SSIS: Dog Pile!

Can’t stand people trying to stand in the way of a good dog pile.

Ayende made a bunch of good points about SSIS, Reed Me made an effort to rebutt.…

Reed’s overall point was that with more product knowlege and effort, SSIS suddenly becomes a pleasant product to use.  If anything, this is a mark against SSIS compared to DTS because DTS was fairly easy to jump in and start using without a landmine map, I mean, best practices guide to keep users out of the broken corners. (I’m not defending classic DTS too much here, DTS also made it easy to jump in quick and shoot yourself in the foot)

Random Errors:  Reed said SSIS doesn’t yeild random errors and criticized Ayende for not posting them.  Here is one.

Why long time user don’t see random errors. I’ve run into random errors in lots of applications, they go away after awhile regardless to patching. Reed appears to be a power user and power users have already been trained by the development environment to “stop doing that” because it leads to crashes.  How quickly we forget the initial pain, especially if we’ve been using it since Beta and have a plausible excuse for early instability.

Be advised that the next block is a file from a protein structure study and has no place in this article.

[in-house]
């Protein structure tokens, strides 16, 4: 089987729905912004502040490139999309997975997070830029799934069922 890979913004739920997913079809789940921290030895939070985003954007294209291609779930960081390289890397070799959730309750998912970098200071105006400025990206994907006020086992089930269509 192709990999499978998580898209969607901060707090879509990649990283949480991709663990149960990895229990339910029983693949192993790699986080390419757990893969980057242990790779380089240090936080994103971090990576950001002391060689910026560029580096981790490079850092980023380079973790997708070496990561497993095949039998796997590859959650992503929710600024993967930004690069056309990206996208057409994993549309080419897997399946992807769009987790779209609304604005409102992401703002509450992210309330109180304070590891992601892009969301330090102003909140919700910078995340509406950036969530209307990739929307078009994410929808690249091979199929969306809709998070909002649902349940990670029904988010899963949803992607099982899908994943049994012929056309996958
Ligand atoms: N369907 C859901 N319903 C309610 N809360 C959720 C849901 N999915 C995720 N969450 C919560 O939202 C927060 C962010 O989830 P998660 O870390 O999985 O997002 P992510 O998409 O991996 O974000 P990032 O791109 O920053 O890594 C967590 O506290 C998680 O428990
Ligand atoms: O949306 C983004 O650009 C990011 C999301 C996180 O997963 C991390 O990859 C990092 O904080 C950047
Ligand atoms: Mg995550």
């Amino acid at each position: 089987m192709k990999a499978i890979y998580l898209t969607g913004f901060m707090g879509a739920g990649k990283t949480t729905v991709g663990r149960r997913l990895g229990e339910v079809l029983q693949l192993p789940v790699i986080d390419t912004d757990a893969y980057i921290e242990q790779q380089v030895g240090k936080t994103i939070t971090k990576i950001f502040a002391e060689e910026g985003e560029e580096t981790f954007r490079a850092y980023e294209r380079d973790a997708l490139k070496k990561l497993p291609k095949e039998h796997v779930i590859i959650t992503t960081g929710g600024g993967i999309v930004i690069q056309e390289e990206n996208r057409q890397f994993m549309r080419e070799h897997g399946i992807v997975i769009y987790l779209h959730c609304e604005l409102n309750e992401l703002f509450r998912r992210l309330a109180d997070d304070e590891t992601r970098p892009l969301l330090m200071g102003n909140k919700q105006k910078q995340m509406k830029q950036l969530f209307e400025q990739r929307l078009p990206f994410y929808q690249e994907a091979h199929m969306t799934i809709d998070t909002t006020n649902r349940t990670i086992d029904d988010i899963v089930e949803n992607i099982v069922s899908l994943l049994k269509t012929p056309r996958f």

Reed mentions several times that many problems are solved by following the Project Real.  Shouldn’t need a landmine map other than the product manual.  Actually shouldn’t need a product manual, ideally.

UI Formating + Code.  ASP.NET solved this problem using the codebehind model.  Just because many other MS products haven’t solved this problem doesn’t mean it can’t or shouldn’t be solved.

Busy work. Reed suggest that he code generates SSIS packages.  If SSIS was intended to be code generated, then why did it ship with BIDS instead of code generation tools and template editors?  No. SSIS was meant to be used in BIDS.  We consider code generation options in part out of frustration with BIDS.